The UK Shared Prosperity Fund
Think tank: Institute for Government
Author(s): Alex Nice; Akash Paun; Dan Hall
July 22, 2021
This report from UK think tank the Institute for Government looks at the Shared Fund and if it is strengthening the union or undermining devolution.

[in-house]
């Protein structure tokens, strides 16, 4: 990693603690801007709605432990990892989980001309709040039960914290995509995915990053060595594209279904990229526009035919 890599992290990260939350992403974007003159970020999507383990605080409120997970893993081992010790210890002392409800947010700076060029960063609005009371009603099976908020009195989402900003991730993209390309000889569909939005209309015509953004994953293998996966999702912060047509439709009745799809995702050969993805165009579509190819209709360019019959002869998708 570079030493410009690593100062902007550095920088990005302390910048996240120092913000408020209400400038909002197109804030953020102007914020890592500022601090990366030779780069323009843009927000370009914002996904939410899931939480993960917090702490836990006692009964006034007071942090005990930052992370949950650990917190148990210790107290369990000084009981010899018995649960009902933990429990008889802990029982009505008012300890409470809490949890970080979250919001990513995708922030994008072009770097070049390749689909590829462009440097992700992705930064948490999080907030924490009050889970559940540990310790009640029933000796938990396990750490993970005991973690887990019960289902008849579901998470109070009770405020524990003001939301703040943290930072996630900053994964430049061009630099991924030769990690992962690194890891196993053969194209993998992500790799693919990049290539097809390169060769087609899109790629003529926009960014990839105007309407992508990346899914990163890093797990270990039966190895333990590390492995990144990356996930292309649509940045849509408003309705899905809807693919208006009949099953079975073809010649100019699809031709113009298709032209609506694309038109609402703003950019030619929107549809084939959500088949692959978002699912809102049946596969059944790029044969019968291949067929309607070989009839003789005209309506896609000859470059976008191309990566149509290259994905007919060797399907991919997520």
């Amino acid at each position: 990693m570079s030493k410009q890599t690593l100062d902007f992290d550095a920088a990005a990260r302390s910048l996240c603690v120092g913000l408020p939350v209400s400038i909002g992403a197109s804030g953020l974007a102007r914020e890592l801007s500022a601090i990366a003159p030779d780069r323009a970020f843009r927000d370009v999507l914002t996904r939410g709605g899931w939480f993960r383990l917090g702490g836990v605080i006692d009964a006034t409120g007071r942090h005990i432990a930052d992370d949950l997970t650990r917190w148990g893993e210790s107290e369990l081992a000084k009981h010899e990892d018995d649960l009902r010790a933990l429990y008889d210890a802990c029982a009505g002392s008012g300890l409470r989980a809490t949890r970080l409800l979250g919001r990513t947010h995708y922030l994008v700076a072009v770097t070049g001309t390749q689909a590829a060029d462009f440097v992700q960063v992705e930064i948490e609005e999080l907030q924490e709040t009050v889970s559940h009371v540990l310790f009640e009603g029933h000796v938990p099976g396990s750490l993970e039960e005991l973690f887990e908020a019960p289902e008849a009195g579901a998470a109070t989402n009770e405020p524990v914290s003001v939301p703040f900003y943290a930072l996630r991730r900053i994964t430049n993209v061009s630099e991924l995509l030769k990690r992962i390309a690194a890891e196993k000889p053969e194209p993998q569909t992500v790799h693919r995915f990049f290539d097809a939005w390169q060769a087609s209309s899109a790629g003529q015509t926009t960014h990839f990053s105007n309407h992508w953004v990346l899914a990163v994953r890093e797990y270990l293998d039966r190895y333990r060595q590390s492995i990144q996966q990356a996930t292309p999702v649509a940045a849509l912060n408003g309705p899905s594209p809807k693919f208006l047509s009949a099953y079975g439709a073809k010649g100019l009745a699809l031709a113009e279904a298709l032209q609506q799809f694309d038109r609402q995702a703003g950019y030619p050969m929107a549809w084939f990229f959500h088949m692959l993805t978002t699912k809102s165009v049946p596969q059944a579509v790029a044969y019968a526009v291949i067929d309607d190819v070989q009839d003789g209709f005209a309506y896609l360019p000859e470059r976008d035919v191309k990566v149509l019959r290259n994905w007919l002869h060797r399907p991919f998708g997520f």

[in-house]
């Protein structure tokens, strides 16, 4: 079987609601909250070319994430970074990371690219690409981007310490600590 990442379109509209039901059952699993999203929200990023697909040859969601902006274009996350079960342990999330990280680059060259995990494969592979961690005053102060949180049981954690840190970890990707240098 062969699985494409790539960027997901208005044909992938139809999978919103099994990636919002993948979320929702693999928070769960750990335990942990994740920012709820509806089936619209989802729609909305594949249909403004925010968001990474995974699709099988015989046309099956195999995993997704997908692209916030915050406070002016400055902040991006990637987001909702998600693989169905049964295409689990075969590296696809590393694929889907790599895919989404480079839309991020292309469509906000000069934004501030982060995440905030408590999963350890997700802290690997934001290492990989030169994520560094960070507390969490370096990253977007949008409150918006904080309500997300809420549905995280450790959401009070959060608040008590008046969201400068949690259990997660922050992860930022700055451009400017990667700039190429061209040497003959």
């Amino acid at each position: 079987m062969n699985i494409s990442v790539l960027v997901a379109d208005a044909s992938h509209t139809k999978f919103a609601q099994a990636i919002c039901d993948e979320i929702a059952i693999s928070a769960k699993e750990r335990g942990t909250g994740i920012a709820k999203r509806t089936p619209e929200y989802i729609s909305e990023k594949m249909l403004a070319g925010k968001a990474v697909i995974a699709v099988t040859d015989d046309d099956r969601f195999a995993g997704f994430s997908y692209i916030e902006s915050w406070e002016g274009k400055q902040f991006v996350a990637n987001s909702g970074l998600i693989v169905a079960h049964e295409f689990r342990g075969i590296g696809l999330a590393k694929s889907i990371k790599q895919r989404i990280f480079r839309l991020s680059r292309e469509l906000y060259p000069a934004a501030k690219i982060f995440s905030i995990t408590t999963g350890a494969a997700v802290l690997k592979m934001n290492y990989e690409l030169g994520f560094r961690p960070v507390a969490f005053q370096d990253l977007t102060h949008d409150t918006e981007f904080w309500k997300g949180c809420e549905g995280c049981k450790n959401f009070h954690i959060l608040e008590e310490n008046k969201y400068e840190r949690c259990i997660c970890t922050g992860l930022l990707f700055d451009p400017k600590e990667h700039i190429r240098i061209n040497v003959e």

The UK government’s post-Brexit UK Shared Prosperity Fund (UKSPF) – replacing EU ‘structural funds’, to be launched in April 2022 – risks damaging trust between the UK and devolved administrations and undermining the UK government’s key objective of binding the four nations of the UK closer together. This report sets out how the UKSPF can work in a way that respects the devolution settlements, takes into account the devolved governments’ existing role in administering EU structural funds, and delivers the UK government’s goals of a less bureaucratic and more-targeted fund. It calls on the UK government to ensure greater consultation with the devolved nations, introduce clear spending criteria and set up a governance structure that allows the devolved nations to work as partners. As EU members the UK was allocated a total £11bn in budget transfers between 2014–20. More money was sent to the devolved nations than to England, with the administrations in Edinburgh, Cardiff and Belfast determining how and where to spend their allocations. By contrast, the UKSPF will be operated through a single UK-wide framework administered by the UK government, with a limited role for the devolved administrations. This approach will empower UK ministers to direct investment, including within the devolved nations, and to argue that the fund is working in the interest of the union. But from the perspective of the devolved governments the plans represent an unwelcome encroachment. After Brexit it is legitimate for the UK government to take a different approach to structural funding and to seek to strengthen the union through UK-wide investment initiatives. There is also a clear opportunity to design a system for supporting poor regions that is less bureaucratic and better targeted than the notoriously process-heavy EU structural funds.